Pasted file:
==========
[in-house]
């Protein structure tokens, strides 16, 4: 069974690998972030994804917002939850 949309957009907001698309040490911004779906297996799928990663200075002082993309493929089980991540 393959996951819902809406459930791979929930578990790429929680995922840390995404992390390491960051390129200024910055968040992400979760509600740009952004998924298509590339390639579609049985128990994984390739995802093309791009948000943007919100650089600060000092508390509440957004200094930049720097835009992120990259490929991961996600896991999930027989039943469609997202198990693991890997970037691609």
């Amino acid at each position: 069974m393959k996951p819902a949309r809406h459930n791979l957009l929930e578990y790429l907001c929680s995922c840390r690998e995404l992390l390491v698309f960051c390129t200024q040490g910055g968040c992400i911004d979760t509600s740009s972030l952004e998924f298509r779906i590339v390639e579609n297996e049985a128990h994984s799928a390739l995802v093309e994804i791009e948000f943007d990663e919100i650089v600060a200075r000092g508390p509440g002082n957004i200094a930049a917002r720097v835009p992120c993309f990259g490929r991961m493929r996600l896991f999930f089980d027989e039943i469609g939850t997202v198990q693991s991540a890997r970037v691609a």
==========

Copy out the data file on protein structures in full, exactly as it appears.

[in-house]
């Protein structure tokens, strides 16, 4: 069974690998972030994804917002939850 949309957009907001698309040490911004779906297996799928990663200075002082993309493929089980991540 393959996951819902809406459930791979929930578990790429929680995922840390995404992390390491960051390129200024910055968040992400979760509600740009952004998924298509590339390639579609049985128990994984390739995802093309791009948000943007919100650089600060000092508390509440957004200094930049720097835009992120990259490929991961996600896991999930027989039943469609997202198990693991890997970037691609």
């Amino acid at each position: 069974m393959k996951p819902a949309r809406h459930n791979l957009l929930e578990y790429l907001c929680s995922c840390r690998e995404l992390l390491v698309f960051c390129t200024q040490g910055g968040c992400i911004d979760t509600s740009s972030l952004e998924f298509r779906i590339v390639e579609n297996e049985a128990h994984s799928a390739l995802v093309e994804i791009e948000f943007d990663e919100i650089v600060a200075r000092g508390p509440g002082n957004i200094a930049a917002r720097v835009p992120c993309f990259g490929r991961m493929r996600l896991f999930f089980d027989e039943i469609g939850t997202v198990q693991s991540a890997r970037v691609a």